According to the Bell Policy Center, a liberal non-profit organization in Colorado, average annual state funding for Colorado students dropped 35 percent between 2002 and 2005.

Charles de Bartolomé, an associate professor of economics at the University of Colorado at Boulder, said TEL gives instructors duties they shouldn’t have to worry about. Instead of working on research and creative projects, instructors have their hands tied simply working with the resources available to them, he said.

“TABOR [TEL] has made spending harder,” said Bartolomé, whose research interests include the design of tax structures in the state and local sector.

He said salaries, university support and possibly even building maintenance have been affected by his state’s bill.

Lynette Anderson, public information officer for Academy School District 20 in Colorado Springs, Colo., said TABOR/TEL also had a negative impact on elementary and high schools.

After officials in her district realized they couldn’t cope with the bill’s cuts, they appealed to be freed of the amendment’s growth limits.

“Voters began realizing what the limitations meant,” Anderson said. “We were getting the kids but couldn’t afford the teachers.”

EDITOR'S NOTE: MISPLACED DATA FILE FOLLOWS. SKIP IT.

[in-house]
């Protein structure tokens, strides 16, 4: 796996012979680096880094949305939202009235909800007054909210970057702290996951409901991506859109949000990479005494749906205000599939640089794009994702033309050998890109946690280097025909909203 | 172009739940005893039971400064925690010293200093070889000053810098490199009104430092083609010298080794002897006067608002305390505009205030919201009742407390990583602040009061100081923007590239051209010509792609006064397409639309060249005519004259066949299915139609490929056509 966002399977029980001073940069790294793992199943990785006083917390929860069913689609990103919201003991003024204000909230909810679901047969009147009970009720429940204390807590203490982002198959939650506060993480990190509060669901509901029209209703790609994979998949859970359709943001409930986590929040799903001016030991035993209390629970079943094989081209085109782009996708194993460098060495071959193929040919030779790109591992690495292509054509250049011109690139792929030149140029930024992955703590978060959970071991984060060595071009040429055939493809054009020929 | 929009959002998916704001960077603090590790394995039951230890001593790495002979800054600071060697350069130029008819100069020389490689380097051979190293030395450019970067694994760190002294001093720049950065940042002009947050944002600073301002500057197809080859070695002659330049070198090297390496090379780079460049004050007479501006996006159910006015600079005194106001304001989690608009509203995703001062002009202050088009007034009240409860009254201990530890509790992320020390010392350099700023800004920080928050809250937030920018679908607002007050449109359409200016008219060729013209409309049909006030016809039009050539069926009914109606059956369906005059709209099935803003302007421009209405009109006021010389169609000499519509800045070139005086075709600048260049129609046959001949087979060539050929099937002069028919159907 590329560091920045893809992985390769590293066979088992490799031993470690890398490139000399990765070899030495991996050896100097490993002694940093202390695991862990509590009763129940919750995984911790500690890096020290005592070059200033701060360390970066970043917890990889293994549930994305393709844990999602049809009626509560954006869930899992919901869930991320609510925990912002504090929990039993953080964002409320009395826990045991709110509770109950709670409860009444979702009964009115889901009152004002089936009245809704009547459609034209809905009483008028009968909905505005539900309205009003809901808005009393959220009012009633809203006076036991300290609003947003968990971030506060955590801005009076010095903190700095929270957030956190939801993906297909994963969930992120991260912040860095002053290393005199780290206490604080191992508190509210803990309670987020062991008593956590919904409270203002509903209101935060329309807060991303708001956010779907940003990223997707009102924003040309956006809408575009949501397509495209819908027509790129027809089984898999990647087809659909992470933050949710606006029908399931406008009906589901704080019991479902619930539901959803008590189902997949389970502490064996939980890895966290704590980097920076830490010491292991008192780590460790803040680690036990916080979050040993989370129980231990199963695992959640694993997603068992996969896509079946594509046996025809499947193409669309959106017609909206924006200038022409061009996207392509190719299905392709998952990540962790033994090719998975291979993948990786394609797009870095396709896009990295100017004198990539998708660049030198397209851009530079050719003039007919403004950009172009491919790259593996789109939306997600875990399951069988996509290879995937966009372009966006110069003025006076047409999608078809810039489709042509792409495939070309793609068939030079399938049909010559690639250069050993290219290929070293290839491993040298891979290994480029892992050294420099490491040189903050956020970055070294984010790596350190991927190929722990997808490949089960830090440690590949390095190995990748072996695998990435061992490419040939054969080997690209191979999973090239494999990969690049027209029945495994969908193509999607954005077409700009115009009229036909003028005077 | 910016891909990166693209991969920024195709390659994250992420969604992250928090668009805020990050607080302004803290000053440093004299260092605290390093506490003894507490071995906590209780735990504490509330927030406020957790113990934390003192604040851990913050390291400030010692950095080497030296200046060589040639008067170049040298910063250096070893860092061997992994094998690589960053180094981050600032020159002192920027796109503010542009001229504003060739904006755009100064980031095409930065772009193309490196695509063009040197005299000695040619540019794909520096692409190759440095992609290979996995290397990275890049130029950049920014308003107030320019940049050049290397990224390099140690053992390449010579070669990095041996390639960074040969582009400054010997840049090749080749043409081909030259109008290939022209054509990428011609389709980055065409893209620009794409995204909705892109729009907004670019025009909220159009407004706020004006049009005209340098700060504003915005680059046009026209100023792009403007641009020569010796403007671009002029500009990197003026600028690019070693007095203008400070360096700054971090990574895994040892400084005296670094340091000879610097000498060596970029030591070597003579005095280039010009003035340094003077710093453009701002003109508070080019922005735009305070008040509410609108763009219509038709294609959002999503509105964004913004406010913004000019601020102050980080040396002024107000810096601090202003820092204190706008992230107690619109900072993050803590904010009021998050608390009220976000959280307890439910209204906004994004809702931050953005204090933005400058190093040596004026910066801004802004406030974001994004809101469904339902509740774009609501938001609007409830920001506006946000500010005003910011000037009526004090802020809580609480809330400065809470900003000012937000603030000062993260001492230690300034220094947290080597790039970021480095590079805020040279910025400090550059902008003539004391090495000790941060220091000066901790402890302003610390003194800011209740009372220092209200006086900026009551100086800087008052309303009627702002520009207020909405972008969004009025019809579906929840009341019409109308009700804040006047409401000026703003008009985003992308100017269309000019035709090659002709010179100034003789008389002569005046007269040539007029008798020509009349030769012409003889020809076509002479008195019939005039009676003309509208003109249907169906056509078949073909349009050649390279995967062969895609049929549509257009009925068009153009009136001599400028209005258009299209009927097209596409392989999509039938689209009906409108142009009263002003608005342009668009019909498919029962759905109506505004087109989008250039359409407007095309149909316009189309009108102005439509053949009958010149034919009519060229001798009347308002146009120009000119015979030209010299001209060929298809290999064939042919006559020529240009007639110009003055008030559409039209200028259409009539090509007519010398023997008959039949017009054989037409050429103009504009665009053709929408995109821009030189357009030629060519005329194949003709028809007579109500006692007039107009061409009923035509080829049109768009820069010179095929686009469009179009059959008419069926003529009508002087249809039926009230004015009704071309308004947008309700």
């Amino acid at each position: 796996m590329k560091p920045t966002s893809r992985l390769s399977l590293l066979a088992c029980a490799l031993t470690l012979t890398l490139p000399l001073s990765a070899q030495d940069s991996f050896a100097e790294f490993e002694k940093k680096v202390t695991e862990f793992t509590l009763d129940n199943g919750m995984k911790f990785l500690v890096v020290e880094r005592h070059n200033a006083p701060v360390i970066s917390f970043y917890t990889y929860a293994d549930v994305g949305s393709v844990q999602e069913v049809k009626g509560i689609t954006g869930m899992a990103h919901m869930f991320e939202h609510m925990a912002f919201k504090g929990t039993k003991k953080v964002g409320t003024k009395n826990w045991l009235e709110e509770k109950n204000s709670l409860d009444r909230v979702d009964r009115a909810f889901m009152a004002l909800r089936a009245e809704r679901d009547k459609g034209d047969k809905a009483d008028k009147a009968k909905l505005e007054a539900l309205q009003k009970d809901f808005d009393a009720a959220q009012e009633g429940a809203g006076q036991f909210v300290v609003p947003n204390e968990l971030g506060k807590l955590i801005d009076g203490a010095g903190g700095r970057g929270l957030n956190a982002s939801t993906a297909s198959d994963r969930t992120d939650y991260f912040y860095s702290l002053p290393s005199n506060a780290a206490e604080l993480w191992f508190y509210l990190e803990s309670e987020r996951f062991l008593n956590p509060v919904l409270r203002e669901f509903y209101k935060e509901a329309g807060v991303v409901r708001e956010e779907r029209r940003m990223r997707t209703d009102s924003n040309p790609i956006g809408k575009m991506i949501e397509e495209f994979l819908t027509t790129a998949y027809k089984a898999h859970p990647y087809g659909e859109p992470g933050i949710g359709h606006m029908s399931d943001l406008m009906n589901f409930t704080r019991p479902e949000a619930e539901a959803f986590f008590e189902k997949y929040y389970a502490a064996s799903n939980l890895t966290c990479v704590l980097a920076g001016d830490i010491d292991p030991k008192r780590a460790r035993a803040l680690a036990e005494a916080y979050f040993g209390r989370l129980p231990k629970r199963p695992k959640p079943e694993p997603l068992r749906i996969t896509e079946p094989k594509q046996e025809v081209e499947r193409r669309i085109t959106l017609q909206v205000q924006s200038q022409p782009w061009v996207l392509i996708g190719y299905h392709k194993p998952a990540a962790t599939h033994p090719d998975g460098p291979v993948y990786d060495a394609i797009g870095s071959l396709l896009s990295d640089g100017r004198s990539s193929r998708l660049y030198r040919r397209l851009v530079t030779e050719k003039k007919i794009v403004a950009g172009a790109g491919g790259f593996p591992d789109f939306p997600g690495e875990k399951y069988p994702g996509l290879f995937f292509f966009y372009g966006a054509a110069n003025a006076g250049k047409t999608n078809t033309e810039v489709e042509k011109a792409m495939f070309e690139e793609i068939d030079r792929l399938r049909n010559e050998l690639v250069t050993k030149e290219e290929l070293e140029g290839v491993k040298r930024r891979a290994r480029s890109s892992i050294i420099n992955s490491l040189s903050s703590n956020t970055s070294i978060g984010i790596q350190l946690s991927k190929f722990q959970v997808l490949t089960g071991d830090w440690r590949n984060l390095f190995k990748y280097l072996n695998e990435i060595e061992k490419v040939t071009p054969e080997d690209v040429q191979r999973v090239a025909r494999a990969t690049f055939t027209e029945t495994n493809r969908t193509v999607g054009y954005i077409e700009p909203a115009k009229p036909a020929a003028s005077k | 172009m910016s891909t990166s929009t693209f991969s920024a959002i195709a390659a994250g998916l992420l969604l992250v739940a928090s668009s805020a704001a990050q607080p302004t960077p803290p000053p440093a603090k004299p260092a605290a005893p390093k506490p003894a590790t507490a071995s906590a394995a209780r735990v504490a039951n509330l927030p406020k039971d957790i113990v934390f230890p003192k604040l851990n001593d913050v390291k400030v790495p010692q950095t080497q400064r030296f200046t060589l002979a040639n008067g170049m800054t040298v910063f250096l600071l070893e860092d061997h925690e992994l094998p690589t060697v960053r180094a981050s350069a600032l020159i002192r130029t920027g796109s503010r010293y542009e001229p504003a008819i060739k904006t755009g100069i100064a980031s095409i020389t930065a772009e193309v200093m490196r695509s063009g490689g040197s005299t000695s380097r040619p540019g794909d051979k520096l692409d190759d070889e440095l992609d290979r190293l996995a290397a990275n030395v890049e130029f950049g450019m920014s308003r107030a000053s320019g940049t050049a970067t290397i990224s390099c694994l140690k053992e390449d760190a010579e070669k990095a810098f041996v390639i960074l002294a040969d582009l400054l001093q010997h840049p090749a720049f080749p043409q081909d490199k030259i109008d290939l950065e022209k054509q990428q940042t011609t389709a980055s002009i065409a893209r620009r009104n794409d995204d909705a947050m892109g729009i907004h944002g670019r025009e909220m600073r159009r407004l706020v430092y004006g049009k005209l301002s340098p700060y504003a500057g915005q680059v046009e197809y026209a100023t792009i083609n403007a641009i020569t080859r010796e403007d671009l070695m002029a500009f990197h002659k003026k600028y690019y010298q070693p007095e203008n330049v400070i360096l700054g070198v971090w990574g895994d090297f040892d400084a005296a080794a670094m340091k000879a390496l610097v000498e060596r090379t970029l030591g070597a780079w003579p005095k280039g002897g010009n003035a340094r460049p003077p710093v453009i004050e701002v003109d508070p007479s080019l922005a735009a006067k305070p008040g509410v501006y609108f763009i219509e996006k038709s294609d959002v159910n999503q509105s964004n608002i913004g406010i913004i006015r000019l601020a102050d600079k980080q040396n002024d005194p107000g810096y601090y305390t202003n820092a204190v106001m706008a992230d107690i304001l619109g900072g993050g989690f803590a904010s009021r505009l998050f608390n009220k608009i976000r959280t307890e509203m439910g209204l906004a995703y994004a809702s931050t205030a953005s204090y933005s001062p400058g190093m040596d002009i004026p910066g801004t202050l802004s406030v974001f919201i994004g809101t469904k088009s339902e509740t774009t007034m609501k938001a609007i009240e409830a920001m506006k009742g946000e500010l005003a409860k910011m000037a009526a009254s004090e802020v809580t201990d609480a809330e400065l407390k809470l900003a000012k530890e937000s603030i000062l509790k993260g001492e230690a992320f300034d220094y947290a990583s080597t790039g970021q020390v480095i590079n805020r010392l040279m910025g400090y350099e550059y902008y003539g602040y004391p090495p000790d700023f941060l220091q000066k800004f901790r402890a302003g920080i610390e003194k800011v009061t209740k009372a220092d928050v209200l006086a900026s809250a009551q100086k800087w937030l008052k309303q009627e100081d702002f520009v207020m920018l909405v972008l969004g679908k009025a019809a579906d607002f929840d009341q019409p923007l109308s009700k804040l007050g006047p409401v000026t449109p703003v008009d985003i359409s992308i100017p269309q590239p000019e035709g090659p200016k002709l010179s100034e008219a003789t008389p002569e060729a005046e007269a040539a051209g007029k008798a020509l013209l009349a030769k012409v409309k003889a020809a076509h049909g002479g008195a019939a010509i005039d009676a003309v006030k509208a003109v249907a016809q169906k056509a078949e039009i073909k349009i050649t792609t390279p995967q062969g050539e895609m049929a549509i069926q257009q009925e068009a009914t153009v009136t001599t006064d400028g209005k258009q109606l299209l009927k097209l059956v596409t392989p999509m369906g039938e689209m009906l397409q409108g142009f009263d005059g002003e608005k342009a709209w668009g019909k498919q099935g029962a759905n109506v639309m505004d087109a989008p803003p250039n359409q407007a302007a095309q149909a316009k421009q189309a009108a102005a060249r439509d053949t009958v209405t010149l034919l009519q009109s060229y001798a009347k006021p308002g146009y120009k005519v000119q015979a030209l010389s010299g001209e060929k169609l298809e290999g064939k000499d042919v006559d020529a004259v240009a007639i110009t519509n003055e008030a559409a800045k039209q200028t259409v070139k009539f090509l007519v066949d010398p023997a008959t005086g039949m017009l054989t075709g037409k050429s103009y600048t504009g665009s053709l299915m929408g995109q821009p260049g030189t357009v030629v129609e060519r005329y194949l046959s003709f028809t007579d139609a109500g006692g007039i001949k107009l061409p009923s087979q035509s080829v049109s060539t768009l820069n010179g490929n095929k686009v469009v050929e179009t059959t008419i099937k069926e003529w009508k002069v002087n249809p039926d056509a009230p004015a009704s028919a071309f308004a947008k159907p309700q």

With schools consistently growing, losing money isn’t an option.

As a result of opposition like this, the Colorado amendment was suspended in November 2005 for five years.

But Ed Frank, director of communications at Americans for Prosperity, a grassroots group in favor of lower taxes and less government spending, believes Ohio’s TEL won’t be so detrimental.

“I think TABOR [TEL] would allow the state government to grow at the same rate as the population,” he said, adding not all education issues should be attributed to TEL.

“State governments have to make priorities on how they’re spending,” Frank said. “In Colorado, they decided to spend more on K-12 education then they had to skimp on other areas.”

Joy Padgett, R-Coshocton, an Ohio senator who is Jim Petro’s running mate in Tuesday’s primary, sees the bill very differently.